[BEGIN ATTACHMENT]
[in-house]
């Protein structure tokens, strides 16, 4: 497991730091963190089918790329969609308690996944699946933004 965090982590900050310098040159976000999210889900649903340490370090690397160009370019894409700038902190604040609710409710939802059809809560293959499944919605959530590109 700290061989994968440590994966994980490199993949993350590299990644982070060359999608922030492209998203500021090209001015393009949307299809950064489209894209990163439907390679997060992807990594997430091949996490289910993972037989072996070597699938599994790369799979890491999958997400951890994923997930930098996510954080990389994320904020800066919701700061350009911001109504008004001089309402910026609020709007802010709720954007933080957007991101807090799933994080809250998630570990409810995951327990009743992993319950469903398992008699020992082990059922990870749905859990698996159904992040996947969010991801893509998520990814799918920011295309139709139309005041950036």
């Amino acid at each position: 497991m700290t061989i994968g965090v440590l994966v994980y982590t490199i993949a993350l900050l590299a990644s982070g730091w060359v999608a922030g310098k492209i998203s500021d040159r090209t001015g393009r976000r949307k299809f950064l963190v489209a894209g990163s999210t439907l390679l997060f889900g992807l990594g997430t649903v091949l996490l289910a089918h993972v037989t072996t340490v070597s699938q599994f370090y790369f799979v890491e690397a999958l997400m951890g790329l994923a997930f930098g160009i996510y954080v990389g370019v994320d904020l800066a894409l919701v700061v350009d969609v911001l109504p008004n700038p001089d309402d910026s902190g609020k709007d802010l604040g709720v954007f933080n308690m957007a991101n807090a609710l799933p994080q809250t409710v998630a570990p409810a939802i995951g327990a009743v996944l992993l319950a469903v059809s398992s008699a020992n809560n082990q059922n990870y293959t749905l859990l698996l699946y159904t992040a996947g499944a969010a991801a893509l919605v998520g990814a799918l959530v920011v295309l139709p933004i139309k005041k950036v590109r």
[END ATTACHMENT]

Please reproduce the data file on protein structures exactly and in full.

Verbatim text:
[in-house]
């Protein structure tokens, strides 16, 4: 497991730091963190089918790329969609308690996944699946933004 965090982590900050310098040159976000999210889900649903340490370090690397160009370019894409700038902190604040609710409710939802059809809560293959499944919605959530590109 700290061989994968440590994966994980490199993949993350590299990644982070060359999608922030492209998203500021090209001015393009949307299809950064489209894209990163439907390679997060992807990594997430091949996490289910993972037989072996070597699938599994790369799979890491999958997400951890994923997930930098996510954080990389994320904020800066919701700061350009911001109504008004001089309402910026609020709007802010709720954007933080957007991101807090799933994080809250998630570990409810995951327990009743992993319950469903398992008699020992082990059922990870749905859990698996159904992040996947969010991801893509998520990814799918920011295309139709139309005041950036």
């Amino acid at each position: 497991m700290t061989i994968g965090v440590l994966v994980y982590t490199i993949a993350l900050l590299a990644s982070g730091w060359v999608a922030g310098k492209i998203s500021d040159r090209t001015g393009r976000r949307k299809f950064l963190v489209a894209g990163s999210t439907l390679l997060f889900g992807l990594g997430t649903v091949l996490l289910a089918h993972v037989t072996t340490v070597s699938q599994f370090y790369f799979v890491e690397a999958l997400m951890g790329l994923a997930f930098g160009i996510y954080v990389g370019v994320d904020l800066a894409l919701v700061v350009d969609v911001l109504p008004n700038p001089d309402d910026s902190g609020k709007d802010l604040g709720v954007f933080n308690m957007a991101n807090a609710l799933p994080q809250t409710v998630a570990p409810a939802i995951g327990a009743v996944l992993l319950a469903v059809s398992s008699a020992n809560n082990q059922n990870y293959t749905l859990l698996l699946y159904t992040a996947g499944a969010a991801a893509l919605v998520g990814a799918l959530v920011v295309l139709p933004i139309k005041k950036v590109r």